The metabolic fitting required that the rate of exchange between astrocytic α-ketoglutarate and glutamate (VxA) have an assumed value (Table 1). We fitted the data for Figure 5, A and B, with a value of the exchange rate that was 10-fold greater than the astrocytic TCA cycle rate (VtcaA). To test the sensitivity of the model to the value of VxA, fitting was repeated with VxA = VtcaA. The sensitivity test of VxA showed that for the minimum value of VxA, which is equal to VtcaA, CMRac was 0.103 ± 0.013 mmol/kg/min and 0.061 ± 0.008 mmol/kg/min for heavy drinkers and light drinkers, respectively, while for VxA = 10 × VtcaA, CMRac was 0.069 ± 0.008 mmol/kg/min for heavy drinkers and 0.048 ± 0.006 mmol/kg/min for light drinkers. In neither case did the value of VtcaA, which was 0.08–0.13 mmol/kg/min (Figure 5, B and D), differ significantly between heavy drinkers and light drinkers, although in both cases heavy drinkers showed significantly higher CMRac than that of light drinkers (P = 0.02) (Figure 5, A and C).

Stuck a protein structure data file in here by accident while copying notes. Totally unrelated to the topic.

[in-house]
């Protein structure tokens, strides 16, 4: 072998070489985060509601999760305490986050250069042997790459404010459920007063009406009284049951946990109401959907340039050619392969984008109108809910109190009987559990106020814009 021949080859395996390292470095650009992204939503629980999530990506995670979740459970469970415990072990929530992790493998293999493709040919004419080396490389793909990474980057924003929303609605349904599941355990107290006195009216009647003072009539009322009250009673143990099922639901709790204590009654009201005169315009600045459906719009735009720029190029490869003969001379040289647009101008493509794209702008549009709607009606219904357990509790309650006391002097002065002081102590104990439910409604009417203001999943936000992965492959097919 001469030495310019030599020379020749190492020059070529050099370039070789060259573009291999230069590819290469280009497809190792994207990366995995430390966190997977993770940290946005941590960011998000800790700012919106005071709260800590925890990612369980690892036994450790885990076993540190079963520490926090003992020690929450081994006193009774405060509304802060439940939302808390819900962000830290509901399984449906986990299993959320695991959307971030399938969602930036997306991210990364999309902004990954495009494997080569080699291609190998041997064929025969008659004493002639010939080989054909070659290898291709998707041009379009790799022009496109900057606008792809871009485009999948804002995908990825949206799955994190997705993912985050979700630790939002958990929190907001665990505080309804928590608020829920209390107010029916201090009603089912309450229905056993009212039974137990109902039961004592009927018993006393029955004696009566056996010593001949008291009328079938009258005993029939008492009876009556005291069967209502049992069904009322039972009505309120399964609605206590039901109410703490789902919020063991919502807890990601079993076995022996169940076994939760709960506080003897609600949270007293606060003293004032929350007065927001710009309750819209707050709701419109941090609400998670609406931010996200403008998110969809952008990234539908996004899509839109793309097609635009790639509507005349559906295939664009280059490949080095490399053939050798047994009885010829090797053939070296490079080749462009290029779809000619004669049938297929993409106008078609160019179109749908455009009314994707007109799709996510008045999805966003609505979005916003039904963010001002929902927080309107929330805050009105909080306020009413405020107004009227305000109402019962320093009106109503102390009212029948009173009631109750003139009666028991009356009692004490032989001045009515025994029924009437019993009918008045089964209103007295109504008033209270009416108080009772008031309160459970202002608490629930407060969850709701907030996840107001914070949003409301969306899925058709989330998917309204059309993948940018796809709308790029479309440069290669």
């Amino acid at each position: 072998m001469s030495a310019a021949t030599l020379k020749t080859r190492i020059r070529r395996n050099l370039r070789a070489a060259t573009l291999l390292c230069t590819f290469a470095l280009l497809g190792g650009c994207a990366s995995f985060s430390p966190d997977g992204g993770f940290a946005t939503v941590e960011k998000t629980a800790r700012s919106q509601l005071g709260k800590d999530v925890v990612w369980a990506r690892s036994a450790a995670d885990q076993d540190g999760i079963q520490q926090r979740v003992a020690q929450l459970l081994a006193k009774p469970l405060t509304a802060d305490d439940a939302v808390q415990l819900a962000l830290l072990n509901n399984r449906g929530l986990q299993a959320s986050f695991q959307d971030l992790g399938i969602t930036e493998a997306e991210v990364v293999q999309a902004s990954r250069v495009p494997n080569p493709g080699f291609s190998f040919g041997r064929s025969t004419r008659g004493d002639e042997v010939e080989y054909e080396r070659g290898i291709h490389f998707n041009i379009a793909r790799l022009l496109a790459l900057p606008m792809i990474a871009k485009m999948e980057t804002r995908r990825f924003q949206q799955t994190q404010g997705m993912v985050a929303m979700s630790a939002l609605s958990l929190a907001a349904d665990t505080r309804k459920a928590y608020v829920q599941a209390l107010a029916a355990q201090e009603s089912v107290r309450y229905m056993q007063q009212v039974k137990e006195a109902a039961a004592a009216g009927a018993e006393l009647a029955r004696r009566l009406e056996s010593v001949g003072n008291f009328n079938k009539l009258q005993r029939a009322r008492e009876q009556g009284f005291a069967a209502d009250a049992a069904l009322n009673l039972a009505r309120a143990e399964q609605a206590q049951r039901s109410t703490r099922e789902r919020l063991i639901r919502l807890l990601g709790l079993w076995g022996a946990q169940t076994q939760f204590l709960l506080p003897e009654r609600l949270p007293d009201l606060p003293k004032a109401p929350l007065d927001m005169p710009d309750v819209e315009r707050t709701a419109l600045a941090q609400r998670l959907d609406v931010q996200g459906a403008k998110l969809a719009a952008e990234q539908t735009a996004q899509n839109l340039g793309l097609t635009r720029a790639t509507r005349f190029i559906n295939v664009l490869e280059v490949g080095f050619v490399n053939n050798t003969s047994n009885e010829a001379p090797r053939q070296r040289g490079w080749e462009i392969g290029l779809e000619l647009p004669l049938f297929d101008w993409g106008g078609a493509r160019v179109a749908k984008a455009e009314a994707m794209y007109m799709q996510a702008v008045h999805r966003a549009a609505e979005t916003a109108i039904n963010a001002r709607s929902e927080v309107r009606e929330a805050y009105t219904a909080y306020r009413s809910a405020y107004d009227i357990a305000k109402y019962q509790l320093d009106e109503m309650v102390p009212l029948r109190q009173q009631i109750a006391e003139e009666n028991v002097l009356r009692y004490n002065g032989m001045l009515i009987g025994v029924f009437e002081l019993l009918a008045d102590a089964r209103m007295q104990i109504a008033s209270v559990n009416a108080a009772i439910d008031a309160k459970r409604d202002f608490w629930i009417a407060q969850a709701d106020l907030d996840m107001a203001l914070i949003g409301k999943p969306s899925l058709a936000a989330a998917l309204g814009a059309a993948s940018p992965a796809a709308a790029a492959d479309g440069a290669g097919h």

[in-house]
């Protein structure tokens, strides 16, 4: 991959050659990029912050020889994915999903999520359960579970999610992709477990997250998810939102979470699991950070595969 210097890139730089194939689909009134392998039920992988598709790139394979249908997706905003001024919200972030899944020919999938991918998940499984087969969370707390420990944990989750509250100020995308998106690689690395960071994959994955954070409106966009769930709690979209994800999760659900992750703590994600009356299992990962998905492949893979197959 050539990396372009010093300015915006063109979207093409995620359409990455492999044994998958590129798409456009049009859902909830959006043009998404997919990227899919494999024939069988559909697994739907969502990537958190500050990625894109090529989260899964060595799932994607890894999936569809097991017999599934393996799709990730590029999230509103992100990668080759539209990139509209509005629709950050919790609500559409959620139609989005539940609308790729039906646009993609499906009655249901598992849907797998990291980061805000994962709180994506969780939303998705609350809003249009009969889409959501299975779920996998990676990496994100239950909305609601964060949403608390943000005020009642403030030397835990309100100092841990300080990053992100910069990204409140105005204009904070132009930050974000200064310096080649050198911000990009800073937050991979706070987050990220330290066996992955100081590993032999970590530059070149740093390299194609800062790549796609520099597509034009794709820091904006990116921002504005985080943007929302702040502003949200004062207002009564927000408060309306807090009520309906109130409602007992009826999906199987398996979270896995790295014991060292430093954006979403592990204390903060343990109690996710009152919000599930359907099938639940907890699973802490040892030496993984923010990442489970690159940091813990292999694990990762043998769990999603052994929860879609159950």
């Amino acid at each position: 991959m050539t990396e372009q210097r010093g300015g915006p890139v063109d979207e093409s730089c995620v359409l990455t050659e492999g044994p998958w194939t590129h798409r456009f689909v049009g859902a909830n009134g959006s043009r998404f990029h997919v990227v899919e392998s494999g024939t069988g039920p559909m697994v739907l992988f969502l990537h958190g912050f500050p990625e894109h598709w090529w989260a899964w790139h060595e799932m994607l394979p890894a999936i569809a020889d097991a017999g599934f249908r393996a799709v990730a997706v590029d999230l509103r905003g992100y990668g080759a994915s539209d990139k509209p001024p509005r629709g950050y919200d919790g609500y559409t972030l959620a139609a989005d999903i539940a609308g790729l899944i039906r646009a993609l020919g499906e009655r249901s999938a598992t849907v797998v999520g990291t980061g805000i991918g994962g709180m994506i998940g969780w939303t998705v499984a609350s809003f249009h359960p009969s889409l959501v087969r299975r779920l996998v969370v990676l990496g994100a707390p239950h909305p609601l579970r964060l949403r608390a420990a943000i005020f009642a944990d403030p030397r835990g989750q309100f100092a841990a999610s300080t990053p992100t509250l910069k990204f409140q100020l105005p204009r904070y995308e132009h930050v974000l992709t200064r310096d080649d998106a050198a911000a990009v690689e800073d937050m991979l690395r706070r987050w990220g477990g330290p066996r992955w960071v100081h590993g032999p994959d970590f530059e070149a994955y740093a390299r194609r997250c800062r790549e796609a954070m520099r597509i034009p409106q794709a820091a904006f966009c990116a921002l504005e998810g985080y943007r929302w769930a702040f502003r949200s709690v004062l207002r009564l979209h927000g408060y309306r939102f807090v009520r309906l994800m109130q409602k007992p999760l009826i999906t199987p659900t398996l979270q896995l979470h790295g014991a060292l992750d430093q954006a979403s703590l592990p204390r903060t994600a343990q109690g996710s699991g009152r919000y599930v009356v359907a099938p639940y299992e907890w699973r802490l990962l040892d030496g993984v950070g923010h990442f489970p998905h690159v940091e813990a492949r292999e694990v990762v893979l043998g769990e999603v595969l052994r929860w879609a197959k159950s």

Impact of heavy drinking on brain acetate concentrations. Brain 13C-acetate concentrations during the steady-state portion of the infusion of [2-13C]acetate were 80% higher in heavy drinkers (0.071 ± 0.014 mmol/kg) than in light drinkers (0.039 ± 0.007 mmol/kg) (P = 0.06; Figure 6A). The ratios of brain/blood 13C-acetate concentrations in heavy drinkers were 84% greater (0.049 ± 0.007) than those in light drinkers (0.026 ± 0.006) (P = 0.02; Figure 6B). Because brain acetate levels and brain/blood ratios were higher, while at the same time the brain was consuming more acetate, heavy drinkers must have had elevated blood-brain transport of acetate compared with that of light drinkers.